Secure versus fragile high self-esteem and verbal defensiveness
Lakey, Chad Eric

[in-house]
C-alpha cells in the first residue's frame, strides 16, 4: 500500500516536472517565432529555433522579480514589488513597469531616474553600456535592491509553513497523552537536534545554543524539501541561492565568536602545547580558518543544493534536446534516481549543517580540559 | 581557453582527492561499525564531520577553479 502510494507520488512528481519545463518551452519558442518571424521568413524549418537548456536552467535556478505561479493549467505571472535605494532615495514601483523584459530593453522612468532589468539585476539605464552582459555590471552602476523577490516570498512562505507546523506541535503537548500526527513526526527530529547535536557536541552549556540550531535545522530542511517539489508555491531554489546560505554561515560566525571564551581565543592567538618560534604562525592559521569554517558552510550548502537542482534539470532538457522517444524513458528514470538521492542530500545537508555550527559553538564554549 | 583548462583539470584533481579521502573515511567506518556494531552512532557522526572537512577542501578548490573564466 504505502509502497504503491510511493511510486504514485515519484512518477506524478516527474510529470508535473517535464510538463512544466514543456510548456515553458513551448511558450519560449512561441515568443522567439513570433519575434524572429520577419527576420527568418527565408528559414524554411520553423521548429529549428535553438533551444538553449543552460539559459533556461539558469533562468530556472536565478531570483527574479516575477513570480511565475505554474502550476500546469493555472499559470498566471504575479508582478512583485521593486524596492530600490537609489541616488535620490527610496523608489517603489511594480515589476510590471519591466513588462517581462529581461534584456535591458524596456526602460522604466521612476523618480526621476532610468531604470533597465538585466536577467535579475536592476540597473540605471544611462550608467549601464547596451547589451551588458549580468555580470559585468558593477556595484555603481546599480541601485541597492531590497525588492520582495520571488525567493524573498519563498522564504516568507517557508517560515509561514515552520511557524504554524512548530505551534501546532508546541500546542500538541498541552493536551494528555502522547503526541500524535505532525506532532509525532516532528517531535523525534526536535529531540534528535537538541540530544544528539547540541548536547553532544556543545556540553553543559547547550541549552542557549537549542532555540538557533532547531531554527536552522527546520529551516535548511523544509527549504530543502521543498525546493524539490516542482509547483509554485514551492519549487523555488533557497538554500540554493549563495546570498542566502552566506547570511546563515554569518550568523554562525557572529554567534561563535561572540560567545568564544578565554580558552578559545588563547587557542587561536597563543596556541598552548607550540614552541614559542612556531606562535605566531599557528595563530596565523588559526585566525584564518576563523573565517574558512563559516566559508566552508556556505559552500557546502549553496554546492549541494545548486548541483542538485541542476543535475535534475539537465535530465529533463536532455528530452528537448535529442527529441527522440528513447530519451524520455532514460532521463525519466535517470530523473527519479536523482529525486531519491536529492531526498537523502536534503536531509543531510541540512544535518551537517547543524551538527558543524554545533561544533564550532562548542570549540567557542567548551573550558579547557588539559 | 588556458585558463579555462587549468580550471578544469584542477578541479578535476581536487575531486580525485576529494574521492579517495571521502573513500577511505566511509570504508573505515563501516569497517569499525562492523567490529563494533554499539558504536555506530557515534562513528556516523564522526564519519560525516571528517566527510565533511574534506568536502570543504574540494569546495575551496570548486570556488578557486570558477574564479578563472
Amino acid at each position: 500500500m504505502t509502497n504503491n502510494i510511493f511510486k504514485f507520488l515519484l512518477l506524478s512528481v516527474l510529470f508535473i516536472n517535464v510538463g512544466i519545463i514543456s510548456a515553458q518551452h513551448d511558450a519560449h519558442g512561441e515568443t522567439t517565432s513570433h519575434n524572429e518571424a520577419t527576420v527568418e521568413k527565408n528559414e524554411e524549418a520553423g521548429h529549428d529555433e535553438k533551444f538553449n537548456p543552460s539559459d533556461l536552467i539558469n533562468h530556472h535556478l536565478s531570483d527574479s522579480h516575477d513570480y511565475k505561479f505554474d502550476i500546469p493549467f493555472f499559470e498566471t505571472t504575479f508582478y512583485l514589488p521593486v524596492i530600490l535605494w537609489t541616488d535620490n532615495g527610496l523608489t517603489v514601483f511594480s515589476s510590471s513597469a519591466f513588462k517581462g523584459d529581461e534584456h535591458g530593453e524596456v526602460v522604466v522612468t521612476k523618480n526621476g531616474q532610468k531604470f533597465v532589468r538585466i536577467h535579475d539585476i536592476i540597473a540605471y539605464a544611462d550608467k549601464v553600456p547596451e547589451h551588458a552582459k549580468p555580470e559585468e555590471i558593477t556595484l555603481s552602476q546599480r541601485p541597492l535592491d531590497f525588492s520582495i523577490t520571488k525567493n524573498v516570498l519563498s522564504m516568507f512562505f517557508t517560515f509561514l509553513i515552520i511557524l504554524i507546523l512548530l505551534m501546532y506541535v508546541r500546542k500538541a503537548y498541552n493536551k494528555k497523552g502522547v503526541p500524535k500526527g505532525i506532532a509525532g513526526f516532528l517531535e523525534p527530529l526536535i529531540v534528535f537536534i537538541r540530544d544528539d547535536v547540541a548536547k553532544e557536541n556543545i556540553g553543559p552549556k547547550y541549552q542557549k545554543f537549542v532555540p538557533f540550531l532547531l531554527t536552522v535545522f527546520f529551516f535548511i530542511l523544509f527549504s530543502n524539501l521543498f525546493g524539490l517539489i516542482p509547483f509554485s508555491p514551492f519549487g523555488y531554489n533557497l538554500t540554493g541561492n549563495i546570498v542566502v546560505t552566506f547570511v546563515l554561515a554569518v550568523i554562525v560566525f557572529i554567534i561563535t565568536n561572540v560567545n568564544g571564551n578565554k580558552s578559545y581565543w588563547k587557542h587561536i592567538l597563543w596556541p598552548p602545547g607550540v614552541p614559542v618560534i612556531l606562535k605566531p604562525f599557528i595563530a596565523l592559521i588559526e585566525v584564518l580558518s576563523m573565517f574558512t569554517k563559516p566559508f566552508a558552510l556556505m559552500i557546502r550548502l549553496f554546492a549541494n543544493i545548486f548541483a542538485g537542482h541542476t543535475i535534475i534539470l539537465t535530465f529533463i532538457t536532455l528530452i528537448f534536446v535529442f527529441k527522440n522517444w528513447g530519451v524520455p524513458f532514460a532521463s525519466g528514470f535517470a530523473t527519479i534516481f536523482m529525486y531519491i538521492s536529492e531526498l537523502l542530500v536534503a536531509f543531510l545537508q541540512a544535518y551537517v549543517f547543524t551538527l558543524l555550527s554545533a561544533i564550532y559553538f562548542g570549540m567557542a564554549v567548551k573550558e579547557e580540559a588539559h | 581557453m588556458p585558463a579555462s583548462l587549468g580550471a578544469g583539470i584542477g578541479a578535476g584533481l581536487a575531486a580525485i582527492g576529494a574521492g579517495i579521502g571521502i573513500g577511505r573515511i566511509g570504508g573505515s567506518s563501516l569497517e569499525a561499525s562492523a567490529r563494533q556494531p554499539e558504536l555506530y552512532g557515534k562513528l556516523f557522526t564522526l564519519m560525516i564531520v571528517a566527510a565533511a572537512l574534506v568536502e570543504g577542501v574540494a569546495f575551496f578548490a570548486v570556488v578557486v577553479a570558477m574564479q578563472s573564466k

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In this research, I sought to examine defensiveness as a potential consequence of fragile, as opposed to secure, high self-esteem. Participants completed measures of Self-Esteem Level, Self-Esteem Stability, Contingent Self-Esteem, and Implicit Self-Esteem, all of which are purported markers of the secure versus fragile self-esteem distinction (Kernis, 2003). Participants then completed a structured interview in which responses to self-threatening questions were rated for verbal defensiveness along the dimensions of awareness and distortion (Feldman Barrett, 2002). I hypothesized that defensiveness would be markedly high among individuals with fragile high self-esteem, while especially low among individuals with secure high self-esteem. A series of hierarchical regression analyses reveled significant Level x Stability, Level x Contingent, and Level x Implicit self-esteem interactions. As hypothesized, among individuals possessing high self-esteem, unstable, contingent, and low implicit self-esteem was associated with especially high defensiveness, whereas stable, low contingent and high implicit self-esteem related to particularly low defensiveness.